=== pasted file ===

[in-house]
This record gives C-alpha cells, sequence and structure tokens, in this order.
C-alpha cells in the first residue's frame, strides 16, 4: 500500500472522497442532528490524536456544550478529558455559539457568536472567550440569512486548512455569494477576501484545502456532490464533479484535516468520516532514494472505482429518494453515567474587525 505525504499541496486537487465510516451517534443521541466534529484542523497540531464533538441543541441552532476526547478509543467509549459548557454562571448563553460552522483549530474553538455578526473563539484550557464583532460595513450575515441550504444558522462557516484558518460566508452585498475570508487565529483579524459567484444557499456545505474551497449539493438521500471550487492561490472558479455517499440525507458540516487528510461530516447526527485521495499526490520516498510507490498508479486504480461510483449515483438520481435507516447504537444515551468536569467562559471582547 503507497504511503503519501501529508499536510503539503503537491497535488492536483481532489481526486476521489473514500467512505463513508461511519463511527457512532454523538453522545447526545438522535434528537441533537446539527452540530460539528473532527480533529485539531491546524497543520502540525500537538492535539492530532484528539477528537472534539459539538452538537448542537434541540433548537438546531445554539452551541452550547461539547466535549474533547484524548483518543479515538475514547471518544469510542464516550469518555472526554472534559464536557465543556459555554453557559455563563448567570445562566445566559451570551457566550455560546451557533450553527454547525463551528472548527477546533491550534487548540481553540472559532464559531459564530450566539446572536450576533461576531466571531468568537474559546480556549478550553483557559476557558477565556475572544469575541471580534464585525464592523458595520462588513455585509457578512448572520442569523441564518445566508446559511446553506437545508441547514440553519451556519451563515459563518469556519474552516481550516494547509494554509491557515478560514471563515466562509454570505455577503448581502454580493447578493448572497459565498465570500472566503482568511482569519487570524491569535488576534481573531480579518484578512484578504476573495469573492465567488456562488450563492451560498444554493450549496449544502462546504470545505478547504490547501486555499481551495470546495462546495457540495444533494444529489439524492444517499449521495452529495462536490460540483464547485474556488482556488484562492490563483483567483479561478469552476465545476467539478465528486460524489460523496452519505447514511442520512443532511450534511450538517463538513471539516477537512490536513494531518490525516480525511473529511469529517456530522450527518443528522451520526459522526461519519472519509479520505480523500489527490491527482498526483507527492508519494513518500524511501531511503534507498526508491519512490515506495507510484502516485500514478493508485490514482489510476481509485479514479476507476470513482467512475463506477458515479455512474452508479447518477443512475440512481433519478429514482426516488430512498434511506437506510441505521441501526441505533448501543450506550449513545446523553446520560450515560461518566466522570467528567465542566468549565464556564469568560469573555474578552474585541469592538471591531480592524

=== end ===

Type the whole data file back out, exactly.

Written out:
[in-house]
This record gives C-alpha cells, sequence and structure tokens, in this order.
C-alpha cells in the first residue's frame, strides 16, 4: 500500500472522497442532528490524536456544550478529558455559539457568536472567550440569512486548512455569494477576501484545502456532490464533479484535516468520516532514494472505482429518494453515567474587525 505525504499541496486537487465510516451517534443521541466534529484542523497540531464533538441543541441552532476526547478509543467509549459548557454562571448563553460552522483549530474553538455578526473563539484550557464583532460595513450575515441550504444558522462557516484558518460566508452585498475570508487565529483579524459567484444557499456545505474551497449539493438521500471550487492561490472558479455517499440525507458540516487528510461530516447526527485521495499526490520516498510507490498508479486504480461510483449515483438520481435507516447504537444515551468536569467562559471582547 503507497504511503503519501501529508499536510503539503503537491497535488492536483481532489481526486476521489473514500467512505463513508461511519463511527457512532454523538453522545447526545438522535434528537441533537446539527452540530460539528473532527480533529485539531491546524497543520502540525500537538492535539492530532484528539477528537472534539459539538452538537448542537434541540433548537438546531445554539452551541452550547461539547466535549474533547484524548483518543479515538475514547471518544469510542464516550469518555472526554472534559464536557465543556459555554453557559455563563448567570445562566445566559451570551457566550455560546451557533450553527454547525463551528472548527477546533491550534487548540481553540472559532464559531459564530450566539446572536450576533461576531466571531468568537474559546480556549478550553483557559476557558477565556475572544469575541471580534464585525464592523458595520462588513455585509457578512448572520442569523441564518445566508446559511446553506437545508441547514440553519451556519451563515459563518469556519474552516481550516494547509494554509491557515478560514471563515466562509454570505455577503448581502454580493447578493448572497459565498465570500472566503482568511482569519487570524491569535488576534481573531480579518484578512484578504476573495469573492465567488456562488450563492451560498444554493450549496449544502462546504470545505478547504490547501486555499481551495470546495462546495457540495444533494444529489439524492444517499449521495452529495462536490460540483464547485474556488482556488484562492490563483483567483479561478469552476465545476467539478465528486460524489460523496452519505447514511442520512443532511450534511450538517463538513471539516477537512490536513494531518490525516480525511473529511469529517456530522450527518443528522451520526459522526461519519472519509479520505480523500489527490491527482498526483507527492508519494513518500524511501531511503534507498526508491519512490515506495507510484502516485500514478493508485490514482489510476481509485479514479476507476470513482467512475463506477458515479455512474452508479447518477443512475440512481433519478429514482426516488430512498434511506437506510441505521441501526441505533448501543450506550449513545446523553446520560450515560461518566466522570467528567465542566468549565464556564469568560469573555474578552474585541469592538471591531480592524